As Revival spreads from local church to local church, it begins to bleed out into society and culture. This is Reformation. Reformation is when society is changed because of the Revival culture that is spilling out of the Church in the region. Reformation is when there are mass salvations, healings, and deliverances that happen on the streets, in the bars, and at the schools. During Reformation, laws change as a response to God’s outpouring. Societal structures change. Politics change. Even those who don’t know Christ begin to adopt the ethic of the Kingdom of God because of the fruitfulness that they witness around them.

We as the Church are described in a variety of ways in scripture. We are the Bride of Christ and the Body of Christ. Yet, we are also described collectively as a Temple, a spiritual house, where the Spirit of God dwells.

The Temple had three main areas: 1) the outer courts, 2) the Holy Place, and 3) the Most Holy Place. The Most Holy Place was where God’s Presence dwelled. Only the High Priest could enter there and only once a year on the Day of Atonement. The Holy Place is where the priests would minister inside the Temple. The outer courts were where the offerings and sacrifices were made among the people.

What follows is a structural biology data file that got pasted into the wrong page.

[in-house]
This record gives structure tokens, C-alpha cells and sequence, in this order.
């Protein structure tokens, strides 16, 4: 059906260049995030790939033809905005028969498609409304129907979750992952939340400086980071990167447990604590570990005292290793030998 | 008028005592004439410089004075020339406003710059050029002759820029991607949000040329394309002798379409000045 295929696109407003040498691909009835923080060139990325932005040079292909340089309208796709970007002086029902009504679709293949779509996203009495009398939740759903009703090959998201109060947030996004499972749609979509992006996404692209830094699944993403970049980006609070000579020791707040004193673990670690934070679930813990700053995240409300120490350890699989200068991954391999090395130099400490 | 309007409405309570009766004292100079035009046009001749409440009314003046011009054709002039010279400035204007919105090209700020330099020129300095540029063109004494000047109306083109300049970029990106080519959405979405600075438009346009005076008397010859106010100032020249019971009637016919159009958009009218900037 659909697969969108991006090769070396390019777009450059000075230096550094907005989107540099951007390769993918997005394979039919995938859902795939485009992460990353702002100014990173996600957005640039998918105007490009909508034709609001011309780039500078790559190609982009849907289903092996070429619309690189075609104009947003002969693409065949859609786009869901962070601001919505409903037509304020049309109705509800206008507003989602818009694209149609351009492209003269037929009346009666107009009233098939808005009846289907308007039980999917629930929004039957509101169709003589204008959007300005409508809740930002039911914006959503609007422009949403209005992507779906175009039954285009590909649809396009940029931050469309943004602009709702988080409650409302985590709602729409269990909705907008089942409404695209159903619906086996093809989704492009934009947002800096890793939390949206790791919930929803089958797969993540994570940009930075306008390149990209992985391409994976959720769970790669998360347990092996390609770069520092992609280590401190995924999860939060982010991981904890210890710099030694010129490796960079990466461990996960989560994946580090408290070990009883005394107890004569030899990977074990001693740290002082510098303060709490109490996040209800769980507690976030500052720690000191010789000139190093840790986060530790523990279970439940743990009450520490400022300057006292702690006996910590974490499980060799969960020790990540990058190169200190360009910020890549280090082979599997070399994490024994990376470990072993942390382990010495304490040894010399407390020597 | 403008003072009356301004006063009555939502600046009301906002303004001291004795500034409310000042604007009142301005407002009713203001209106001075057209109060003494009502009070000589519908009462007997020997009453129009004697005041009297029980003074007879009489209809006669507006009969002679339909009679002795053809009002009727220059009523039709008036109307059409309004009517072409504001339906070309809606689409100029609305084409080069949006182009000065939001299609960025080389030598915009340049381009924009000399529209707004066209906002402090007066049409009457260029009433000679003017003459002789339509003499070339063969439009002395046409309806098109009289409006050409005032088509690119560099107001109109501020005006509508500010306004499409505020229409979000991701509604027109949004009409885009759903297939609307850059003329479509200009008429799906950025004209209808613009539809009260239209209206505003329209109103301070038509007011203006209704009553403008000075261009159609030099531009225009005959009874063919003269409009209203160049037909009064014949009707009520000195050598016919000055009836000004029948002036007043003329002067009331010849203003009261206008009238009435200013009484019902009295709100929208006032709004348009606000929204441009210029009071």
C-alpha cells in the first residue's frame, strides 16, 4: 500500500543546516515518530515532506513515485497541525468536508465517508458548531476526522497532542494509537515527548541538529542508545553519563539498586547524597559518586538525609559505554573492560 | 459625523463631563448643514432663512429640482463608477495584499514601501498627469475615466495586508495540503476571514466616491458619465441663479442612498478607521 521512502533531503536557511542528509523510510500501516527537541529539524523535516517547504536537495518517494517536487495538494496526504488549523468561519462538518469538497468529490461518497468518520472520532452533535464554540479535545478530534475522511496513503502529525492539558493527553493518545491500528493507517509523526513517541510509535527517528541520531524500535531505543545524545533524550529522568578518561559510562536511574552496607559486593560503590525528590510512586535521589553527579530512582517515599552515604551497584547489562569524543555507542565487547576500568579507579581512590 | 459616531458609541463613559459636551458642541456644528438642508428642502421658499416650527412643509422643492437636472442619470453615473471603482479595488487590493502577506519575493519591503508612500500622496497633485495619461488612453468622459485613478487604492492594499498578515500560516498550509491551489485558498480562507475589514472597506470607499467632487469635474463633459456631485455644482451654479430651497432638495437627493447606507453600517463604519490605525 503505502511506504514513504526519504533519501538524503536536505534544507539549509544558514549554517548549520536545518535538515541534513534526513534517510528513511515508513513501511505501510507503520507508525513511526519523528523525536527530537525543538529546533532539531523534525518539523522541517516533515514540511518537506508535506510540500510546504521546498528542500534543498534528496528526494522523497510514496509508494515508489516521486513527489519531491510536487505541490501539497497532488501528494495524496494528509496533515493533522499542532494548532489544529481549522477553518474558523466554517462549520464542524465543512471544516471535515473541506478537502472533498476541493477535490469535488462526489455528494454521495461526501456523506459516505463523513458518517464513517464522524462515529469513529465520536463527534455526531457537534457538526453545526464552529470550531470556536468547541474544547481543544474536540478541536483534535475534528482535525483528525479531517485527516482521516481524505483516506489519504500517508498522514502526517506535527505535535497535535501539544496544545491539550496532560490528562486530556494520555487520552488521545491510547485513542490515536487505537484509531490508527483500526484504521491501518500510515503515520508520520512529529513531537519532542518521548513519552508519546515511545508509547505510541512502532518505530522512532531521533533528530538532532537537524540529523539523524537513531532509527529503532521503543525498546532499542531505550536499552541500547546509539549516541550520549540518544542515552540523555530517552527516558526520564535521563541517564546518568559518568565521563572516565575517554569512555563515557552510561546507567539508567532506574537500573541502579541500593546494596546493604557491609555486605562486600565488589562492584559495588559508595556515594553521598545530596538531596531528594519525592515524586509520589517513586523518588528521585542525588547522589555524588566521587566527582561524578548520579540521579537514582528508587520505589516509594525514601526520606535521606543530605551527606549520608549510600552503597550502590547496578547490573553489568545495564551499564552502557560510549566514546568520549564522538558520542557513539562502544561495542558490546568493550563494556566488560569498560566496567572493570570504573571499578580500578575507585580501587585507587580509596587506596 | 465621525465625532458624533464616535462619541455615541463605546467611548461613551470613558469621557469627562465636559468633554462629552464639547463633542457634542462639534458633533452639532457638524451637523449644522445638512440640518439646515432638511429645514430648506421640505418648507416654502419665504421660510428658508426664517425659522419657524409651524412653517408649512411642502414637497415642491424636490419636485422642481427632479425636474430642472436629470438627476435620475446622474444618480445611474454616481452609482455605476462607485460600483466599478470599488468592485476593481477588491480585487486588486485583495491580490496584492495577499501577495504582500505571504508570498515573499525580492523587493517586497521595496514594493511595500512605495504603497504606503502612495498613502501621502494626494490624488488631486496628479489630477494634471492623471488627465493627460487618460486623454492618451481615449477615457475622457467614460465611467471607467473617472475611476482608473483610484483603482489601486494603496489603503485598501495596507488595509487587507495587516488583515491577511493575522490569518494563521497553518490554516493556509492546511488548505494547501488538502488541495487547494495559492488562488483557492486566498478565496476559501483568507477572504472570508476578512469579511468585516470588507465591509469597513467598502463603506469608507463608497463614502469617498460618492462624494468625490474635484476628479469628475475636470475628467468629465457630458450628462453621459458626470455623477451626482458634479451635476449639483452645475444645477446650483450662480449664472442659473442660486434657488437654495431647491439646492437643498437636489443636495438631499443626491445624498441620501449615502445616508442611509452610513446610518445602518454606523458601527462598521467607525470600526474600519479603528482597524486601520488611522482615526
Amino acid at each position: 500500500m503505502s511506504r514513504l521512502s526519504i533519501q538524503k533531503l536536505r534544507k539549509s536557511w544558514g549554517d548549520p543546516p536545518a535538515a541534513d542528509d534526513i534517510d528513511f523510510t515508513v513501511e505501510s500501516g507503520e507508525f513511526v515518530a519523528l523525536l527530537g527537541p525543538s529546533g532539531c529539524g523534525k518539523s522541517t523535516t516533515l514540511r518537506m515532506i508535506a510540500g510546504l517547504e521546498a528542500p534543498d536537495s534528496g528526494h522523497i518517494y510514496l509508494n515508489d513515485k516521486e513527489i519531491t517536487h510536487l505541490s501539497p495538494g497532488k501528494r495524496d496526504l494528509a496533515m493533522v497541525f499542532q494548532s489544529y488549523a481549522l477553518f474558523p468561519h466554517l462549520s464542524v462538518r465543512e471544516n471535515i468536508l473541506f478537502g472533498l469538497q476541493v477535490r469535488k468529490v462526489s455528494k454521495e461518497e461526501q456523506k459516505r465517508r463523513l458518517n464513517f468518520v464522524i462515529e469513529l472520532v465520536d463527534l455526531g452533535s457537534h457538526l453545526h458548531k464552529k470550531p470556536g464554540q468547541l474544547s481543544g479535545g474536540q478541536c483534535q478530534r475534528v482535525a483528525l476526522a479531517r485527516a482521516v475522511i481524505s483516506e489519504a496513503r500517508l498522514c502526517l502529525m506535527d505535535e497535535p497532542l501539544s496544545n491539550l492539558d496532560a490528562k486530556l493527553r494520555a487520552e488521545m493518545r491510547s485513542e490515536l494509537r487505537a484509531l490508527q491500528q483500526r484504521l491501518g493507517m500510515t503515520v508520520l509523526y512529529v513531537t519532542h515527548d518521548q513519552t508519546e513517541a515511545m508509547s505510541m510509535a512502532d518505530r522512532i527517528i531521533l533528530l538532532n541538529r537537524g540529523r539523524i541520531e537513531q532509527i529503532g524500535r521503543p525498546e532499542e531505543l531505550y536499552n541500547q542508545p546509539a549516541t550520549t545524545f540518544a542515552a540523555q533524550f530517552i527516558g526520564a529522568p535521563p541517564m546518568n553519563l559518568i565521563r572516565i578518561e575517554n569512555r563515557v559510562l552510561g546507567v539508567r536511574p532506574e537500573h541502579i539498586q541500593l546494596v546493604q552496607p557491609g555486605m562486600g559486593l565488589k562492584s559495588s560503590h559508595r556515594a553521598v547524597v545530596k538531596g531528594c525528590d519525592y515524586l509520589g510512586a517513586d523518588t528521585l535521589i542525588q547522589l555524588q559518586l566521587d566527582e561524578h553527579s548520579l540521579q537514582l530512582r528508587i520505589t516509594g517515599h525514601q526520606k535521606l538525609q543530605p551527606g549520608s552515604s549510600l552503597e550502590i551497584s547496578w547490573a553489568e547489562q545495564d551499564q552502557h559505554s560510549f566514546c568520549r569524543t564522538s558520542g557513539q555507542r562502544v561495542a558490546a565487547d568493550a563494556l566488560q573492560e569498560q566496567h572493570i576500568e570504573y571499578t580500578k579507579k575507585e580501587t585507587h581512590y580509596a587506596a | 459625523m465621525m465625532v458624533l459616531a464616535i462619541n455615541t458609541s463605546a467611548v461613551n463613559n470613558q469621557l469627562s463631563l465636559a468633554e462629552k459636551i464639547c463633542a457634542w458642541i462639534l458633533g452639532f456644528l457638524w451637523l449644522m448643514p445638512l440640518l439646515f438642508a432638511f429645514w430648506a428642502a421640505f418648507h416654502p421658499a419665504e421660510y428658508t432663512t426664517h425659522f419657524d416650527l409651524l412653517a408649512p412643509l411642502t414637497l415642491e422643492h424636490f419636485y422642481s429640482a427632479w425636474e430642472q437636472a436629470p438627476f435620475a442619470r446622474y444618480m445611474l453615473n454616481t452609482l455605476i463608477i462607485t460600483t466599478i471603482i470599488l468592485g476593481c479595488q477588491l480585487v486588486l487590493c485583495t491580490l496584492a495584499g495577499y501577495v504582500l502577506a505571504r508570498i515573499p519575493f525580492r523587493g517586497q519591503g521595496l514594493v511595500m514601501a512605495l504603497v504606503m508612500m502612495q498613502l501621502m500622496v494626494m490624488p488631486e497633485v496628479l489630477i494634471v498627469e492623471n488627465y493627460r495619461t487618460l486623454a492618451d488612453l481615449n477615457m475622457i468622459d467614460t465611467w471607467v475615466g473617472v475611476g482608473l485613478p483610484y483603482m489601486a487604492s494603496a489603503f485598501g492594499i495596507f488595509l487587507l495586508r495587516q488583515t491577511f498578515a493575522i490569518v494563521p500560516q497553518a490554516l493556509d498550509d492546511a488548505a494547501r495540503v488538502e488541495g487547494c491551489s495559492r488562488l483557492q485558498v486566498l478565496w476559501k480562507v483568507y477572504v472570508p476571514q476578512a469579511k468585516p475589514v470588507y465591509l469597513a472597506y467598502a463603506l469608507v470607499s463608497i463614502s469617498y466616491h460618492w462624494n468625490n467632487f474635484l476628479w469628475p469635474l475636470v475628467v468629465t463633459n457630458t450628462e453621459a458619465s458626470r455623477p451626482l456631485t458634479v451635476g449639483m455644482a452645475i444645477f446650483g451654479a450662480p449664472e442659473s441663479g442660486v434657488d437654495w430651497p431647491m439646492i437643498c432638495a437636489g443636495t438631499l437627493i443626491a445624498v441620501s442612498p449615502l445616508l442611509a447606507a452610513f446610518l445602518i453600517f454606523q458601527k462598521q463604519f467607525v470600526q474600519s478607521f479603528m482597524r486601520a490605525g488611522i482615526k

Renewal is when we experience the Presence of God in the Most Holy Place for ourselves. Revival is when the Presence of God in the Most Holy Place breaks out into the Holy Place and fills the whole Temple. Reformation is when the Presence of God breaks out of the Temple entirely and breaks out into the outer courts and throughout the city of Jerusalem.

Many churches have yet to experience any of this. They are dry. They are dying. Yet even those experiencing Renewal in their midst have only just begun the journey of transformation. The purpose God intended for the Church was never just about getting renewed and refreshed in the Spirit. God wants His Kingdom to come on earth as it is in heaven. He wants to do this through the conduit of the Church if we are willing. This means we must pursue not only Renewal but also Revival and Reformation.